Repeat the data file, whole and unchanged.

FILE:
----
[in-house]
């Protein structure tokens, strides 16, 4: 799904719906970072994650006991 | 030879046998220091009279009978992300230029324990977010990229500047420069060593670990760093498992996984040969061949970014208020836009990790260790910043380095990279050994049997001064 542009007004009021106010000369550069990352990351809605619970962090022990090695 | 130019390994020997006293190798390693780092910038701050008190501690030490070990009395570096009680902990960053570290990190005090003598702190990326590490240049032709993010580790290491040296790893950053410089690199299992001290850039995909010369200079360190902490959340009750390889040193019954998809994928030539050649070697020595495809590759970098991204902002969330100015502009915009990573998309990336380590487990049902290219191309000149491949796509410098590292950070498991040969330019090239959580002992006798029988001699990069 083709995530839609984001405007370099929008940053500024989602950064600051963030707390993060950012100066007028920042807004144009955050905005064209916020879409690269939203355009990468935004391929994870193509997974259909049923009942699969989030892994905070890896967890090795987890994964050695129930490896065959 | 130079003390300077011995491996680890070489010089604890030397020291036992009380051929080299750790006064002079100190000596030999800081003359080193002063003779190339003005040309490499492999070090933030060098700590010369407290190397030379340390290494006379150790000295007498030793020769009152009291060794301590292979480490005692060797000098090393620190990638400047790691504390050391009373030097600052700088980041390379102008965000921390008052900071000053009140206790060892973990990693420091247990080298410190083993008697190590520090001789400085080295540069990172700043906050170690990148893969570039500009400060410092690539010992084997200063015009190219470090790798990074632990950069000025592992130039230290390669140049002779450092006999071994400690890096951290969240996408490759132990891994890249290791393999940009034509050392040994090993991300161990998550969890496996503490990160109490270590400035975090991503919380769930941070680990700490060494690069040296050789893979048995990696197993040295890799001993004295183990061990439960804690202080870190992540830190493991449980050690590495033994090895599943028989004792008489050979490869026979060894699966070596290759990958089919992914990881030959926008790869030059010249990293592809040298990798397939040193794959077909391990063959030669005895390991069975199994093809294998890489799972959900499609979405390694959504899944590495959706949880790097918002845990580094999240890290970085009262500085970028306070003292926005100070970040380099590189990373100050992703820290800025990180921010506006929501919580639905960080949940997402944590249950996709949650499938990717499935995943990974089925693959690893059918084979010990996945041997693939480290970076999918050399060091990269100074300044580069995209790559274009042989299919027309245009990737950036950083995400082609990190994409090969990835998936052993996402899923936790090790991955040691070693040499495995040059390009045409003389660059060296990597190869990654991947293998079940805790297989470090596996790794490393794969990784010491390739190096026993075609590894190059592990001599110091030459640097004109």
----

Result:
[in-house]
């Protein structure tokens, strides 16, 4: 799904719906970072994650006991 | 030879046998220091009279009978992300230029324990977010990229500047420069060593670990760093498992996984040969061949970014208020836009990790260790910043380095990279050994049997001064 542009007004009021106010000369550069990352990351809605619970962090022990090695 | 130019390994020997006293190798390693780092910038701050008190501690030490070990009395570096009680902990960053570290990190005090003598702190990326590490240049032709993010580790290491040296790893950053410089690199299992001290850039995909010369200079360190902490959340009750390889040193019954998809994928030539050649070697020595495809590759970098991204902002969330100015502009915009990573998309990336380590487990049902290219191309000149491949796509410098590292950070498991040969330019090239959580002992006798029988001699990069 083709995530839609984001405007370099929008940053500024989602950064600051963030707390993060950012100066007028920042807004144009955050905005064209916020879409690269939203355009990468935004391929994870193509997974259909049923009942699969989030892994905070890896967890090795987890994964050695129930490896065959 | 130079003390300077011995491996680890070489010089604890030397020291036992009380051929080299750790006064002079100190000596030999800081003359080193002063003779190339003005040309490499492999070090933030060098700590010369407290190397030379340390290494006379150790000295007498030793020769009152009291060794301590292979480490005692060797000098090393620190990638400047790691504390050391009373030097600052700088980041390379102008965000921390008052900071000053009140206790060892973990990693420091247990080298410190083993008697190590520090001789400085080295540069990172700043906050170690990148893969570039500009400060410092690539010992084997200063015009190219470090790798990074632990950069000025592992130039230290390669140049002779450092006999071994400690890096951290969240996408490759132990891994890249290791393999940009034509050392040994090993991300161990998550969890496996503490990160109490270590400035975090991503919380769930941070680990700490060494690069040296050789893979048995990696197993040295890799001993004295183990061990439960804690202080870190992540830190493991449980050690590495033994090895599943028989004792008489050979490869026979060894699966070596290759990958089919992914990881030959926008790869030059010249990293592809040298990798397939040193794959077909391990063959030669005895390991069975199994093809294998890489799972959900499609979405390694959504899944590495959706949880790097918002845990580094999240890290970085009262500085970028306070003292926005100070970040380099590189990373100050992703820290800025990180921010506006929501919580639905960080949940997402944590249950996709949650499938990717499935995943990974089925693959690893059918084979010990996945041997693939480290970076999918050399060091990269100074300044580069995209790559274009042989299919027309245009990737950036950083995400082609990190994409090969990835998936052993996402899923936790090790991955040691070693040499495995040059390009045409003389660059060296990597190869990654991947293998079940805790297989470090596996790794490393794969990784010491390739190096026993075609590894190059592990001599110091030459640097004109």